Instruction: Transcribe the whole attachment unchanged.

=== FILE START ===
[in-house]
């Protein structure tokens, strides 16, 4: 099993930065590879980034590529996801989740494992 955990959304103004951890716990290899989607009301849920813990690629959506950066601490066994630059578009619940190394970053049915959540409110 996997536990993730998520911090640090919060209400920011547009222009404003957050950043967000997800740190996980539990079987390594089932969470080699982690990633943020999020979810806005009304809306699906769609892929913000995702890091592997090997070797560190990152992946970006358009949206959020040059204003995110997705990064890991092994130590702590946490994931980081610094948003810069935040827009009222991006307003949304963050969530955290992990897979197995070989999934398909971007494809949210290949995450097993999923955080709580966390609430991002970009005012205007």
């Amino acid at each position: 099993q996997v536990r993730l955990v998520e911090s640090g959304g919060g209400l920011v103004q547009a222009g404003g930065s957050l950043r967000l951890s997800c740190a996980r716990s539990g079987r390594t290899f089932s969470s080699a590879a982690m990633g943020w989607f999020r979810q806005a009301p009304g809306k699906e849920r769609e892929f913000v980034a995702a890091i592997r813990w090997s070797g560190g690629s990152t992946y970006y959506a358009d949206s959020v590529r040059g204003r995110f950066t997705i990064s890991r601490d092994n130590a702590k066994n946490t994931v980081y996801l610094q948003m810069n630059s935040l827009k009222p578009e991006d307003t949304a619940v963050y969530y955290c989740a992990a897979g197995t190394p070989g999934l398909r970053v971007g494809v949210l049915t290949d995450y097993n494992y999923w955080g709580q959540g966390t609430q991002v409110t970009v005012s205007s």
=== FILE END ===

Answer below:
[in-house]
């Protein structure tokens, strides 16, 4: 099993930065590879980034590529996801989740494992 955990959304103004951890716990290899989607009301849920813990690629959506950066601490066994630059578009619940190394970053049915959540409110 996997536990993730998520911090640090919060209400920011547009222009404003957050950043967000997800740190996980539990079987390594089932969470080699982690990633943020999020979810806005009304809306699906769609892929913000995702890091592997090997070797560190990152992946970006358009949206959020040059204003995110997705990064890991092994130590702590946490994931980081610094948003810069935040827009009222991006307003949304963050969530955290992990897979197995070989999934398909971007494809949210290949995450097993999923955080709580966390609430991002970009005012205007």
């Amino acid at each position: 099993q996997v536990r993730l955990v998520e911090s640090g959304g919060g209400l920011v103004q547009a222009g404003g930065s957050l950043r967000l951890s997800c740190a996980r716990s539990g079987r390594t290899f089932s969470s080699a590879a982690m990633g943020w989607f999020r979810q806005a009301p009304g809306k699906e849920r769609e892929f913000v980034a995702a890091i592997r813990w090997s070797g560190g690629s990152t992946y970006y959506a358009d949206s959020v590529r040059g204003r995110f950066t997705i990064s890991r601490d092994n130590a702590k066994n946490t994931v980081y996801l610094q948003m810069n630059s935040l827009k009222p578009e991006d307003t949304a619940v963050y969530y955290c989740a992990a897979g197995t190394p070989g999934l398909r970053v971007g494809v949210l049915t290949d995450y097993n494992y999923w955080g709580q959540g966390t609430q991002v409110t970009v005012s205007s």